Periodista Tales: New Orleans, Part 2 — Clues at Cure

Continued from Part 1…

I knew Adam Lantheaume as the owner and operator of The Boston Shaker, a cocktail supply shop in Davis Square. He was at Tales of the Cocktail hosting a coming-out party for a new product line.  Bittermens bitters, made by a husband and wife team based in Somerville. The party was at Cure, New Orleans’s hottest new cocktail bar, located five minutes from absolutely nothing.

When I arrived I made nice with the Bostonians then went to the bar for a drink. Before I could order, somebody handed me a glass of punch. In the corner, Lantheaume was placing a drop of bitters on the back of a woman’s hand with an eye dropper. She licked her hand and her eyes scrunched up, then widened. Call that a sale.

It was early but the place was packed. The back bar at Cure is floor-to-ceiling bottles. Death’s Door white whiskey. Chartreuse VEP, yellow and green. Rums from countries I’d never heard of.  A man in a pinstripe suit asked for a single-village Mezcal, neat. The order sent a barback scaling the wall. I drank my punch.

From the slurry of nearby conversations I picked out the name Angus Winchester and connected it to a man in a dark suit with a starched white shirt opened two buttons down from his throat. Winchester is the brand ambassador for Tanqueray gin and a friend of Brother Cleve’s. He’d been helping me chase a lead I’d gotten from Beach Bum BerryCharles Schumann’s Tropical Bar Book, published in Germany in 1986. So far, it was the earliest printed reference to the Periodista anyone had been able to find. Schumann is based out of Munich. Winchester knew him—he’s based out of everywhere.

I introduced myself. Winchester had something new for me.

“Have you ever heard of The Bartender’s Sixth Sense?” he asked. “It’s a sort of Cuban-y bartending book. I mentioned the Periodista to Michael Menegos. He’s Havana Club. Global ambassador kind of guy. He said that would be the book that he’d go to first, because it’s filled with a lot of Cuban recipes. It’s difficult to find, but Michael has it in his library. So Michael is sort of on the case.”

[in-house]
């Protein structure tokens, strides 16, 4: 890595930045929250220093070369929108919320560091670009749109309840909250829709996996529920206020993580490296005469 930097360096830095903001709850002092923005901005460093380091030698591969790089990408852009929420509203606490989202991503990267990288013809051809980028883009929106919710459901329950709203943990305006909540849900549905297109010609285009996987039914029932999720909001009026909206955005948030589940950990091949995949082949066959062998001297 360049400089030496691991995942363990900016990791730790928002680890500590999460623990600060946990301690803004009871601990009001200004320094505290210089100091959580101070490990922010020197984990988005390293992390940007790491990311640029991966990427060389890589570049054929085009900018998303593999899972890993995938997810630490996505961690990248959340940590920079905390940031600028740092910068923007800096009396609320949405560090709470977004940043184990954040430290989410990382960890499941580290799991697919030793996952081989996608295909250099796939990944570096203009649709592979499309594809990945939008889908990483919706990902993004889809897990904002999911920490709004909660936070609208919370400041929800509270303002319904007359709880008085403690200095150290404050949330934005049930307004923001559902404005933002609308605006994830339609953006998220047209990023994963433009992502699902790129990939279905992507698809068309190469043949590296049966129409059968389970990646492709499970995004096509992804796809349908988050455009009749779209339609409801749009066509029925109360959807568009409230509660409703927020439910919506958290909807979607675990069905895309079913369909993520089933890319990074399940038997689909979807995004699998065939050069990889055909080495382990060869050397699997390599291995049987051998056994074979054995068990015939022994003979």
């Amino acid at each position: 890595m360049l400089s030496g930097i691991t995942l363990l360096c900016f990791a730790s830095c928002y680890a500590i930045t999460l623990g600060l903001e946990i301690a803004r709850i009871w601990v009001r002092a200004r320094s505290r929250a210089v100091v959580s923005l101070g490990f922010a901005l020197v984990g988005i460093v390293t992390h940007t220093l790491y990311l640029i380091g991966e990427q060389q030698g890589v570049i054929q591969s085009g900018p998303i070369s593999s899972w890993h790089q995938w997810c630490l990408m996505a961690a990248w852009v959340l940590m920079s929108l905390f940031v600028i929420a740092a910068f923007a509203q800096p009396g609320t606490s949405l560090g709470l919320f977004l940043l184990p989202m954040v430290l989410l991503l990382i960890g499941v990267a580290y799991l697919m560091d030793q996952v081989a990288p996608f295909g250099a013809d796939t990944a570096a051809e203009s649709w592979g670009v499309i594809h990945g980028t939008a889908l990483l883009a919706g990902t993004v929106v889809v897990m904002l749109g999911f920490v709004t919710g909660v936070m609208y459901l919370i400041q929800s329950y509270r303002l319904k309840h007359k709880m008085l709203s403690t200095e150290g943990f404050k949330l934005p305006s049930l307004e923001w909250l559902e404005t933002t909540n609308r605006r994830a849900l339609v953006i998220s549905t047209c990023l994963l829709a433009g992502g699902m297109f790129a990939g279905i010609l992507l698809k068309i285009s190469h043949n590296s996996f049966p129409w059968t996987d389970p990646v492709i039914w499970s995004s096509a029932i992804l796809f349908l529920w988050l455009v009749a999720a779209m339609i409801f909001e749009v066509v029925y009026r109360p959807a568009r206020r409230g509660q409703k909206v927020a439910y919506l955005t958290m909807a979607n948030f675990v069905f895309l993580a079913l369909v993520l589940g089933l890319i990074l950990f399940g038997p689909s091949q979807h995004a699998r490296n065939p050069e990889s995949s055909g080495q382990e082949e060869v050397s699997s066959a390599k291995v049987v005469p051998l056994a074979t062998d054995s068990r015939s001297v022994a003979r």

A shock of white hair announced the appearance of Wayne Curtis. Curtis writes on travel and spirits for The Atlantic. He’d also written a book called And A Bottle Of Rum: A History of the New World in Ten Cocktails. Guess which drink didn’t make the shortlist.

I excused myself from Winchester and approached Curtis for an introduction. Apparently I didn’t need one.

“While I was working on the rum book,” he said, “I collated all my facts and names and dates into one big hundred-thousand-word volume so I could keyword search it. I looked for the Periodista, but couldn’t find anything.”

Typical.

“I think you’re right,” he said, “that it probably appeared in connection with the Sandanistas in the 1980s. If you can’t find reference to the drink before then, that seems like a good theory to me.”

A good theory, maybe, but not mine.

“Oh,” he said. “Well, someone suggested that to me in connection with the Periodista.”

I felt suddenly as if eyes were boring into the back of my head. Who else out there was on the trail of the Periodista?

“I like this crew of people,” Curtis said. He was taking in the room. “I’ve done a lot of travel writing for the past twenty years, and I’ve never really liked travel writers. I find them a disagreeable group. But the drinks people, they’re just really a lot of fun. They all seem to carry with them some form of passion. It’s interesting. They all seem to focus on one thing. It might be a bitters, it might be a bourbon, it might be an era—you know, drinks of the 1910s or something—and they just get obsessed about that.”

He didn’t give me a pointed look. He didn’t have to. I finished my punch as a man approached and held out his hand to Curtis. He had a weathered face, long gray hair hanging loose around his shoulders, and stood a head taller than the rest of the room.

“You hookey-playing sonovabitch,” the tall man said to Curtis.

“Speaking of which,” Curtis said, “this is Ed Hamilton. He’s a rum expert. He’s put out a few books on rum. Ed, have you ever heard of the Periodista?”